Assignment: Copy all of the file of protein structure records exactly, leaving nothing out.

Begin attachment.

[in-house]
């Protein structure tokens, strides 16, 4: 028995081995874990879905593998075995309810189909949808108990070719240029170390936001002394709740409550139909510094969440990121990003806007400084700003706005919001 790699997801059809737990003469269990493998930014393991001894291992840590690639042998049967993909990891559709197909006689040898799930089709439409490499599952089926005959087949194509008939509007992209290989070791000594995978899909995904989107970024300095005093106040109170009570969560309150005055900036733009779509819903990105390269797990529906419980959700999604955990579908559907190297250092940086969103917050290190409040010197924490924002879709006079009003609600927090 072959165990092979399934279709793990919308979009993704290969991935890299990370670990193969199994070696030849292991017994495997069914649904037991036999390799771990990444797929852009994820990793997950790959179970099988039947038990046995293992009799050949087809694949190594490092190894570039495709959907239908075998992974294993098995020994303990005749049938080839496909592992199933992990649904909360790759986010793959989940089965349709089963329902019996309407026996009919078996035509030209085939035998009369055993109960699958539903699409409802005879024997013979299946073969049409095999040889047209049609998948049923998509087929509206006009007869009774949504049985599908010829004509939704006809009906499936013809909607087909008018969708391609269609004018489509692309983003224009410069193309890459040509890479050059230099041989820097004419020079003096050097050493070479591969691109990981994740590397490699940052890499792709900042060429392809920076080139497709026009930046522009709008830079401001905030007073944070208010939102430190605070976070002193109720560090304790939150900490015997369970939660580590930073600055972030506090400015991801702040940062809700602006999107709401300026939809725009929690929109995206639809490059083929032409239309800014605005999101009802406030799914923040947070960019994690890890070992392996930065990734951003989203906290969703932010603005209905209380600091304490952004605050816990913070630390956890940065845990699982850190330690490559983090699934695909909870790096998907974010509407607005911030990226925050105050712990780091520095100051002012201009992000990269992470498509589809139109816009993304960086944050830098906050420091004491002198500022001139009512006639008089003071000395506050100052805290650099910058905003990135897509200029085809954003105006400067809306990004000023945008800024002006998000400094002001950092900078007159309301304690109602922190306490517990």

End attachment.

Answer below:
[in-house]
């Protein structure tokens, strides 16, 4: 028995081995874990879905593998075995309810189909949808108990070719240029170390936001002394709740409550139909510094969440990121990003806007400084700003706005919001 790699997801059809737990003469269990493998930014393991001894291992840590690639042998049967993909990891559709197909006689040898799930089709439409490499599952089926005959087949194509008939509007992209290989070791000594995978899909995904989107970024300095005093106040109170009570969560309150005055900036733009779509819903990105390269797990529906419980959700999604955990579908559907190297250092940086969103917050290190409040010197924490924002879709006079009003609600927090 072959165990092979399934279709793990919308979009993704290969991935890299990370670990193969199994070696030849292991017994495997069914649904037991036999390799771990990444797929852009994820990793997950790959179970099988039947038990046995293992009799050949087809694949190594490092190894570039495709959907239908075998992974294993098995020994303990005749049938080839496909592992199933992990649904909360790759986010793959989940089965349709089963329902019996309407026996009919078996035509030209085939035998009369055993109960699958539903699409409802005879024997013979299946073969049409095999040889047209049609998948049923998509087929509206006009007869009774949504049985599908010829004509939704006809009906499936013809909607087909008018969708391609269609004018489509692309983003224009410069193309890459040509890479050059230099041989820097004419020079003096050097050493070479591969691109990981994740590397490699940052890499792709900042060429392809920076080139497709026009930046522009709008830079401001905030007073944070208010939102430190605070976070002193109720560090304790939150900490015997369970939660580590930073600055972030506090400015991801702040940062809700602006999107709401300026939809725009929690929109995206639809490059083929032409239309800014605005999101009802406030799914923040947070960019994690890890070992392996930065990734951003989203906290969703932010603005209905209380600091304490952004605050816990913070630390956890940065845990699982850190330690490559983090699934695909909870790096998907974010509407607005911030990226925050105050712990780091520095100051002012201009992000990269992470498509589809139109816009993304960086944050830098906050420091004491002198500022001139009512006639008089003071000395506050100052805290650099910058905003990135897509200029085809954003105006400067809306990004000023945008800024002006998000400094002001950092900078007159309301304690109602922190306490517990």